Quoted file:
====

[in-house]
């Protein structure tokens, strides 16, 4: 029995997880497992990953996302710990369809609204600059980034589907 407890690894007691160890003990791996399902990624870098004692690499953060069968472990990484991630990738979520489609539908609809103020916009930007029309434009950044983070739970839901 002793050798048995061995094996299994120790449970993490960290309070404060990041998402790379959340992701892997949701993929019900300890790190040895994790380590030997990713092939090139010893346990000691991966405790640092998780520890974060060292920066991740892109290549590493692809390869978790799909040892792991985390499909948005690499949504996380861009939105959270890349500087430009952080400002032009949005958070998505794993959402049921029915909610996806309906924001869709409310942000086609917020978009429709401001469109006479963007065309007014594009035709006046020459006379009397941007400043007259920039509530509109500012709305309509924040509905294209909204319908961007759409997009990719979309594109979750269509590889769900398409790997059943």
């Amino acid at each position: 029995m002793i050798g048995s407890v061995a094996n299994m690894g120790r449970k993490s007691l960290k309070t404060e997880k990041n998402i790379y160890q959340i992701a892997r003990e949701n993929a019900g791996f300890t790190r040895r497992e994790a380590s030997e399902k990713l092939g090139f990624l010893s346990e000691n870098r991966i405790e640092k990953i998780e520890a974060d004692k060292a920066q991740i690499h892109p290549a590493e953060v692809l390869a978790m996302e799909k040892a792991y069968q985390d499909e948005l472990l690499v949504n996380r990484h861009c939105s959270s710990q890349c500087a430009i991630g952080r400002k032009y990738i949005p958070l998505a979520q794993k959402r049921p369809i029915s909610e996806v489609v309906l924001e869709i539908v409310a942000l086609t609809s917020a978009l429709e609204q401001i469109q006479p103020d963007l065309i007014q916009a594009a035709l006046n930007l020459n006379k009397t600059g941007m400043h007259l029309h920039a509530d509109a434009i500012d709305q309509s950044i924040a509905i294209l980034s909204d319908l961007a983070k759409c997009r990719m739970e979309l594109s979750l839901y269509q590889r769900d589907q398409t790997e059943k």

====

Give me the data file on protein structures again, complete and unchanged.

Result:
[in-house]
């Protein structure tokens, strides 16, 4: 029995997880497992990953996302710990369809609204600059980034589907 407890690894007691160890003990791996399902990624870098004692690499953060069968472990990484991630990738979520489609539908609809103020916009930007029309434009950044983070739970839901 002793050798048995061995094996299994120790449970993490960290309070404060990041998402790379959340992701892997949701993929019900300890790190040895994790380590030997990713092939090139010893346990000691991966405790640092998780520890974060060292920066991740892109290549590493692809390869978790799909040892792991985390499909948005690499949504996380861009939105959270890349500087430009952080400002032009949005958070998505794993959402049921029915909610996806309906924001869709409310942000086609917020978009429709401001469109006479963007065309007014594009035709006046020459006379009397941007400043007259920039509530509109500012709305309509924040509905294209909204319908961007759409997009990719979309594109979750269509590889769900398409790997059943």
């Amino acid at each position: 029995m002793i050798g048995s407890v061995a094996n299994m690894g120790r449970k993490s007691l960290k309070t404060e997880k990041n998402i790379y160890q959340i992701a892997r003990e949701n993929a019900g791996f300890t790190r040895r497992e994790a380590s030997e399902k990713l092939g090139f990624l010893s346990e000691n870098r991966i405790e640092k990953i998780e520890a974060d004692k060292a920066q991740i690499h892109p290549a590493e953060v692809l390869a978790m996302e799909k040892a792991y069968q985390d499909e948005l472990l690499v949504n996380r990484h861009c939105s959270s710990q890349c500087a430009i991630g952080r400002k032009y990738i949005p958070l998505a979520q794993k959402r049921p369809i029915s909610e996806v489609v309906l924001e869709i539908v409310a942000l086609t609809s917020a978009l429709e609204q401001i469109q006479p103020d963007l065309i007014q916009a594009a035709l006046n930007l020459n006379k009397t600059g941007m400043h007259l029309h920039a509530d509109a434009i500012d709305q309509s950044i924040a509905i294209l980034s909204d319908l961007a983070k759409c997009r990719m739970e979309l594109s979750l839901y269509q590889r769900d589907q398409t790997e059943k």